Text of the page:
[FOM] Physical Theories and Hypercomputation
Vaughan Pratt
pratt at cs.stanford.edu
Sat Mar 10 11:12:25 EST 2012
In response to Dmytro Taranovsky I would say simply that any speculation
about the computational capability of nature that ignores the
implications of quantum mechanics is dead on arrival.
The prospect of anything approaching an analytic universe, or even
hypercomputation, is undermined by the arithmeticity of action as the
product of conjugate variables, for example time and energy, position
and momentum, and the angular momenta about any two orthogonal axes, in
combination with Heisenberg uncertainty which can be seen as a principle
that makes ostensibly analytic variables arithmetic when considered
jointly with their conjugate partners.
Every bit of precision you gain in time, for example, must be taken from
energy. Any sufficiently precise clock must be therefore prepared to
deal with unpredictable gusts of energy. Long before your clock has
gained enough bits even just to think of itself as the most accurate
clock in the universe, let alone one capable of approaching the
physically fictitious (phyctitious?) Cauchy-Dedekind domain of
analyticity, its neighborhood will have been torn to shreds by an
unfortunately large such gust.
By the same token any sufficiently precise ruler will be torn apart by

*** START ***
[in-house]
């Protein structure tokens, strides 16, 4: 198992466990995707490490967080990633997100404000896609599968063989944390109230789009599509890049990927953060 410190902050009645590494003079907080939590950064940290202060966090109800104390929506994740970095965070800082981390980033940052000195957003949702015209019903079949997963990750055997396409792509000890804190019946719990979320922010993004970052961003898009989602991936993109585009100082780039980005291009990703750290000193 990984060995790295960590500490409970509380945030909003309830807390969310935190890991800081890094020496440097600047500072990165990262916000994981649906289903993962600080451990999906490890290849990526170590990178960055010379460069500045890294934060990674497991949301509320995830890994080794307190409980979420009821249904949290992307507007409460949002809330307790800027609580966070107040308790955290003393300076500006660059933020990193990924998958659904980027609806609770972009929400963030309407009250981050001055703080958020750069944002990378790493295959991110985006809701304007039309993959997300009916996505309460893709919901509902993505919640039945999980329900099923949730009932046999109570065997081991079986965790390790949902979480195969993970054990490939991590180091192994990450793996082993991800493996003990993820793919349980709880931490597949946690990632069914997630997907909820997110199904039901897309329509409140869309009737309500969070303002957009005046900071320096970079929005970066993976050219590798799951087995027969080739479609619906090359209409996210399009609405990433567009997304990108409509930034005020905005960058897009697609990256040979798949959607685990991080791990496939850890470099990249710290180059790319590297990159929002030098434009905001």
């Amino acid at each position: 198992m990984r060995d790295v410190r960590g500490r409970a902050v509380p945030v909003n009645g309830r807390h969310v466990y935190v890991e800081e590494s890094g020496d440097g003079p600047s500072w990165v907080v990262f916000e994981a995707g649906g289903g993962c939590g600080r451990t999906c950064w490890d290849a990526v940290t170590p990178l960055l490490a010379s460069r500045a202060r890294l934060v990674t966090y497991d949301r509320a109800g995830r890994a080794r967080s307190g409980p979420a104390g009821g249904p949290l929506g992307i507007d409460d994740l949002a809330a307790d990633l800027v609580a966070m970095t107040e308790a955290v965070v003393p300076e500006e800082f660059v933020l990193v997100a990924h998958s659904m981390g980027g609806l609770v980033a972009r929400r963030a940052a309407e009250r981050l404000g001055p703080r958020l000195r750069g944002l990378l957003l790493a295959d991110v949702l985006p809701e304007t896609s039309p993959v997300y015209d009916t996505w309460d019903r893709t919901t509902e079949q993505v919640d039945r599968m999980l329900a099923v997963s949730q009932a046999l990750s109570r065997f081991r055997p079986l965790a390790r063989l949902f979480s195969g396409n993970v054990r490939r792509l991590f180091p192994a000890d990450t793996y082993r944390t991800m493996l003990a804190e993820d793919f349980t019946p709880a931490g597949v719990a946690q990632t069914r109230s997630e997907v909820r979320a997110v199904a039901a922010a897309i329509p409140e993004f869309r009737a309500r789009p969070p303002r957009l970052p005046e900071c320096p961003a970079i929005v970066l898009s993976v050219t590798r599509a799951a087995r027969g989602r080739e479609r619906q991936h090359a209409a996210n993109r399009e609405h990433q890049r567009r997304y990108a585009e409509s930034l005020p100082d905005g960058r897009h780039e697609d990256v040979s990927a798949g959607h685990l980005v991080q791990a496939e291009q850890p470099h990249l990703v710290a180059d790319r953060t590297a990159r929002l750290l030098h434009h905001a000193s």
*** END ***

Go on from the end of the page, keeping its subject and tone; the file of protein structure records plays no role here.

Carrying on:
gusts of momentum. Likewise for a cog in a sufficiently precise
mechanical clock, which will fall victim to gusts of angular momentum
about random axes in the cog's equatorial plane.
The logarithm of the reciprocal of Planck's constant is about 76.4
nepers (natural digits), or in other bases 110 bits or 33.2 decimal
digits. I take this as meaning that the portion of the universe in that
neighborhood of spacetime to which our current understanding of it
grants us access is given by nature at every point to a precision of
that many digits in your preferred radix.
Note that I am not saying nature has a preferred radix (Wheeler's "It
from Bit" should be understood only as "It from arithmetic"), nor that
she is finite, nor that Planck's constant binds every natural
observable. I claim only that Planck's constant constrains the
observables currently known to physics, in concert with our instruments
for measuring them, to a known finite precision.
Vaughan Pratt
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